Selecting the right partner for your market development activities is not easy. Sales and business development activities in a new territory are of strategic importance to your organization. Therefore, a sales outsourcing partner must be selected wisely and carefully. Here’s a list of questions you should ask in order to separate the wheat from the chaff.
- What is the background, experience and track record of the outsourcing company?
The main assets of a sales partner are its market knowledge and the network of contacts which it brings to the table. The right partner for your organization has a team of seasoned, highly experienced professionals, which can present a proven track record in the markets that are relevant for you, including detailed information on successful projects which were carried out.
- Does the sales partner have experience in the markets (geographies, segments, verticals) and/or with the technologies / product groups that are relevant for you?
Enterprise software sales is different from channel development for a low priced tech product. And a vast network of relationships with key executives in the health care field in the UK is not going to help you very much in the publishing or telecoms markets in Germany or the Nordics. Make sure the company you select as your sales partner is active in the geographies and segments which are relevant to you. Such local market knowledge is even more important than experience with the technology that is provided by your company, although an initial technical understanding will obviously help as well.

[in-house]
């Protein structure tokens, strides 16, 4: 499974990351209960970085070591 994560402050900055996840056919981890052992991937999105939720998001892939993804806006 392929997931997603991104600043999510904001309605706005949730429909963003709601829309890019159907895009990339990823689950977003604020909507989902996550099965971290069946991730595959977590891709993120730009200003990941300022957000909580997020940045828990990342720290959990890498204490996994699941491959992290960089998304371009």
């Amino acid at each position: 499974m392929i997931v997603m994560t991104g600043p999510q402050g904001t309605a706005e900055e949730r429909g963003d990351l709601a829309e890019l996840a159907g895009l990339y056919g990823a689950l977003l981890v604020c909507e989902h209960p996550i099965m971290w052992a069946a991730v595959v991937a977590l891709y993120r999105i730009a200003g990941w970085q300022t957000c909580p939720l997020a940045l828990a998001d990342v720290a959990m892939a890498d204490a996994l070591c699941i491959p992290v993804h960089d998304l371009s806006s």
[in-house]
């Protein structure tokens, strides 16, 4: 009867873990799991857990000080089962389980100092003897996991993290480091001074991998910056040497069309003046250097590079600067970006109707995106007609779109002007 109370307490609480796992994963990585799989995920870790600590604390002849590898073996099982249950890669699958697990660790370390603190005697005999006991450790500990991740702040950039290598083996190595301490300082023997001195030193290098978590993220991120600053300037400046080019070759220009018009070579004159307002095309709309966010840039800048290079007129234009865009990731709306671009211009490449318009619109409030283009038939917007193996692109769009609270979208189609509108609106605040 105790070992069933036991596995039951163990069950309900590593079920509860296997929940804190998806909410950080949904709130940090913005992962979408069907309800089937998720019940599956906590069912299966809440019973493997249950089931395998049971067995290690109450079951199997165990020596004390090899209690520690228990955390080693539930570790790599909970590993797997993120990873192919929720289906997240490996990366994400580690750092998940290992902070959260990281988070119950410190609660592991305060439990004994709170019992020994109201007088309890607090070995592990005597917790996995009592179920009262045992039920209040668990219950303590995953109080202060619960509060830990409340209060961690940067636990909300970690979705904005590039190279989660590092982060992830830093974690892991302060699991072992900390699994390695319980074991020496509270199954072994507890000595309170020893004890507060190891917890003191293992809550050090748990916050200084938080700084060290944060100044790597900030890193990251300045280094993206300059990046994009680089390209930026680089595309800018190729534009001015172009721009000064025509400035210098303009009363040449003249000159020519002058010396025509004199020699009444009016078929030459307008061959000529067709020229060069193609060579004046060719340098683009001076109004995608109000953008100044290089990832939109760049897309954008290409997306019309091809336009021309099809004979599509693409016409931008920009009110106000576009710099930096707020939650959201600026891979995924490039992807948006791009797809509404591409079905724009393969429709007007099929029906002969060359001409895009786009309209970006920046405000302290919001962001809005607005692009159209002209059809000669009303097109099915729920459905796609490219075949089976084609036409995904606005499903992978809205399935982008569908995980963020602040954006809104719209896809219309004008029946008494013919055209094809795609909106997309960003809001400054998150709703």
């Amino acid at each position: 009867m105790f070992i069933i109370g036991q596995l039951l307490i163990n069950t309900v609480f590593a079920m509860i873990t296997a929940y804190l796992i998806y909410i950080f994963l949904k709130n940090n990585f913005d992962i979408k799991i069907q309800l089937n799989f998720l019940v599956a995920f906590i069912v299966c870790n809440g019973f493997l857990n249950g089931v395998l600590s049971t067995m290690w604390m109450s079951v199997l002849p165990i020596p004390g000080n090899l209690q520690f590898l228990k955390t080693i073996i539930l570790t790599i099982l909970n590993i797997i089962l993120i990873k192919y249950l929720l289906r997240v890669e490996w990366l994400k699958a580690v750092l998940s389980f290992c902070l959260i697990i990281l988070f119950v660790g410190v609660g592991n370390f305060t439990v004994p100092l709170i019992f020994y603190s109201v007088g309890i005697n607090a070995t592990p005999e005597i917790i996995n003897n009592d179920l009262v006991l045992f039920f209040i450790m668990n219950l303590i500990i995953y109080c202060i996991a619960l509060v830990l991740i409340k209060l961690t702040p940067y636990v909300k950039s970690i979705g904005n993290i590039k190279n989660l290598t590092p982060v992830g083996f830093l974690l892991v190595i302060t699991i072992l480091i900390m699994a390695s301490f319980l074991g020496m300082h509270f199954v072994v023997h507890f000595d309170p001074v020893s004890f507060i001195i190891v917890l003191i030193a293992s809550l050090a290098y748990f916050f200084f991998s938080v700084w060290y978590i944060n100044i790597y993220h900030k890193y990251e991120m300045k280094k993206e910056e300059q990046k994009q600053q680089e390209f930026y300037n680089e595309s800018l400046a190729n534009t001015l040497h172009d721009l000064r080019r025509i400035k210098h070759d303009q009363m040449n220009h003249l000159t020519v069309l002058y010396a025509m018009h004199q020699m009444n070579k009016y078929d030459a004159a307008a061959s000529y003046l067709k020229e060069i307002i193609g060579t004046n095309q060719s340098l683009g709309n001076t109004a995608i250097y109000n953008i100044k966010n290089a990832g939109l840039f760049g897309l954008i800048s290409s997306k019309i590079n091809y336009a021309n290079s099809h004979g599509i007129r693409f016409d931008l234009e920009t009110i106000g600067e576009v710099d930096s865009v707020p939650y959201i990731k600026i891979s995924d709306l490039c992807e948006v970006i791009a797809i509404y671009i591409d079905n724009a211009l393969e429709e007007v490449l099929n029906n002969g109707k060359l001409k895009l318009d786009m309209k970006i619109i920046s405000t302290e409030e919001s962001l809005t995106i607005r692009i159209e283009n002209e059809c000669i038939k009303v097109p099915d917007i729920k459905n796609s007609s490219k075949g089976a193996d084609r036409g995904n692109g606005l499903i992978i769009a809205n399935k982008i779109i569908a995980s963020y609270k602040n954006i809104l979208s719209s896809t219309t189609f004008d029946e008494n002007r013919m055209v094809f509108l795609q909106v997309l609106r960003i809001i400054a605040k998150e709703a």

Related: Why your European market entry strategy should start in the North
- Does the sales partner have the necessary resources and staff available when you wish to start your new market development activities?
Make it very clear when exactly you wish to start up your new market development activities and ask if the outsourcing company has the necessary resources and staff available at that point in time. Although the organization may have the perfect profile, you need to ascertain that the people you will be working with are a good match to (the culture of) your organization, your offering and – especially – the market you are targeting as well. And that they will be able to invest ample time and efforts in order to meet the objectives you have set.
- Does the partner have its own methodology?
A professional outsourcing company will have adopted a structured, methodical approach to business development and sales and should be able to inform you in detail how it intends to address the market for / with your offering. Preferably this approach is supported by a set of procedures and possibly a software system which allows for monitoring and optimization of all activities during the various stages in the sales process. Such a model provides structure in combination with optimal transparency. At the same time, the model should be sufficiently flexible so it can be adjusted to your specific needs and processes.
- Is the business model entirely clear?
It should be crystal clear to both you and the partner what the commission percentages and bonuses are and to which part of the turnover these are applicable. Does the sales partner receive commission on the licenses only or is the percentage applicable to all revenues that are generated? Does the partner receive commission on turnover that is generated in a specific geography or only on named accounts? Does this go on forever or is there a time limit? And is the partner entitled to receive commission after the agreement between the outsourcer and your company has ended as well? Make sure that there are no loose ends. You don’t want your commission scheme to be demotivating or lead to discussions later on as a result of misaligned perceptions.